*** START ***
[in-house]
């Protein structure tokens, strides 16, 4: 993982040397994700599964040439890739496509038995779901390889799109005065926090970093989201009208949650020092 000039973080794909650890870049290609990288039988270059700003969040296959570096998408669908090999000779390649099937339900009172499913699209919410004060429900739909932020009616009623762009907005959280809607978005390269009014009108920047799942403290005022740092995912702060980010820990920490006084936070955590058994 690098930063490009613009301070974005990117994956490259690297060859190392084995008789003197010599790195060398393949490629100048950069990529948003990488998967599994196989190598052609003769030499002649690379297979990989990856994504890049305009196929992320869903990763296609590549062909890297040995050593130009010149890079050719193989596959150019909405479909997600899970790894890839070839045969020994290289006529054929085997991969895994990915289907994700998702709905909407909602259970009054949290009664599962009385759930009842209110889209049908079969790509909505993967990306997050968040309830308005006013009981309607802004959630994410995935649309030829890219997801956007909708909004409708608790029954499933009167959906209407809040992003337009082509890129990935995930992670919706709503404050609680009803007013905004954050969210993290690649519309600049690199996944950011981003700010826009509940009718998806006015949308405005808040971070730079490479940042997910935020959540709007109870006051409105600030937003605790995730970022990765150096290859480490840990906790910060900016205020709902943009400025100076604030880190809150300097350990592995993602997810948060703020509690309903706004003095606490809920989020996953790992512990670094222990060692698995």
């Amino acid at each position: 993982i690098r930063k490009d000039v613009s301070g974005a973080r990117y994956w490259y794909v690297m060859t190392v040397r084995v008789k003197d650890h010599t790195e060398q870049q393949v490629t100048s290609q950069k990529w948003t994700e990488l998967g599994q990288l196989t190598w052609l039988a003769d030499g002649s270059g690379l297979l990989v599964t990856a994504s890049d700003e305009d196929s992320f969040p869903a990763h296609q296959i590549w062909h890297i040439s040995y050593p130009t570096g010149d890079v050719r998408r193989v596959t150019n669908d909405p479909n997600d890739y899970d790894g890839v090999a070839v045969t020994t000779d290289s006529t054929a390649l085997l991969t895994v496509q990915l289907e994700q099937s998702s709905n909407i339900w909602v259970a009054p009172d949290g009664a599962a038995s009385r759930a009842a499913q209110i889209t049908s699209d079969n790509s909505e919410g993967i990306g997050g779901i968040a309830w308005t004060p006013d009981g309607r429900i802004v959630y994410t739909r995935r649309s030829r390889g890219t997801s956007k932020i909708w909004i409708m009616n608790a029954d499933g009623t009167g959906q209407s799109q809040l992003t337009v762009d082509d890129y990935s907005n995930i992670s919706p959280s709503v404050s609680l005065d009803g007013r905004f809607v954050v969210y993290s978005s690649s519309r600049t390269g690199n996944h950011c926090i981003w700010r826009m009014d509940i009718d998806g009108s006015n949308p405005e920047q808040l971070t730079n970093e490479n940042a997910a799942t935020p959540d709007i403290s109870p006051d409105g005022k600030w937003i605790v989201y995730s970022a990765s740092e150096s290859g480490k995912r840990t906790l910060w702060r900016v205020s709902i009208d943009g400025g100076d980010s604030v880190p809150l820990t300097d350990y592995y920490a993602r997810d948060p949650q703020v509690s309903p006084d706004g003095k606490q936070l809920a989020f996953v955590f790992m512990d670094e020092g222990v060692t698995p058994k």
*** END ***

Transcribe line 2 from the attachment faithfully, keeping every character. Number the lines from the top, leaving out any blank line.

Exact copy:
């Protein structure tokens, strides 16, 4: 993982040397994700599964040439890739496509038995779901390889799109005065926090970093989201009208949650020092 000039973080794909650890870049290609990288039988270059700003969040296959570096998408669908090999000779390649099937339900009172499913699209919410004060429900739909932020009616009623762009907005959280809607978005390269009014009108920047799942403290005022740092995912702060980010820990920490006084936070955590058994 690098930063490009613009301070974005990117994956490259690297060859190392084995008789003197010599790195060398393949490629100048950069990529948003990488998967599994196989190598052609003769030499002649690379297979990989990856994504890049305009196929992320869903990763296609590549062909890297040995050593130009010149890079050719193989596959150019909405479909997600899970790894890839070839045969020994290289006529054929085997991969895994990915289907994700998702709905909407909602259970009054949290009664599962009385759930009842209110889209049908079969790509909505993967990306997050968040309830308005006013009981309607802004959630994410995935649309030829890219997801956007909708909004409708608790029954499933009167959906209407809040992003337009082509890129990935995930992670919706709503404050609680009803007013905004954050969210993290690649519309600049690199996944950011981003700010826009509940009718998806006015949308405005808040971070730079490479940042997910935020959540709007109870006051409105600030937003605790995730970022990765150096290859480490840990906790910060900016205020709902943009400025100076604030880190809150300097350990592995993602997810948060703020509690309903706004003095606490809920989020996953790992512990670094222990060692698995």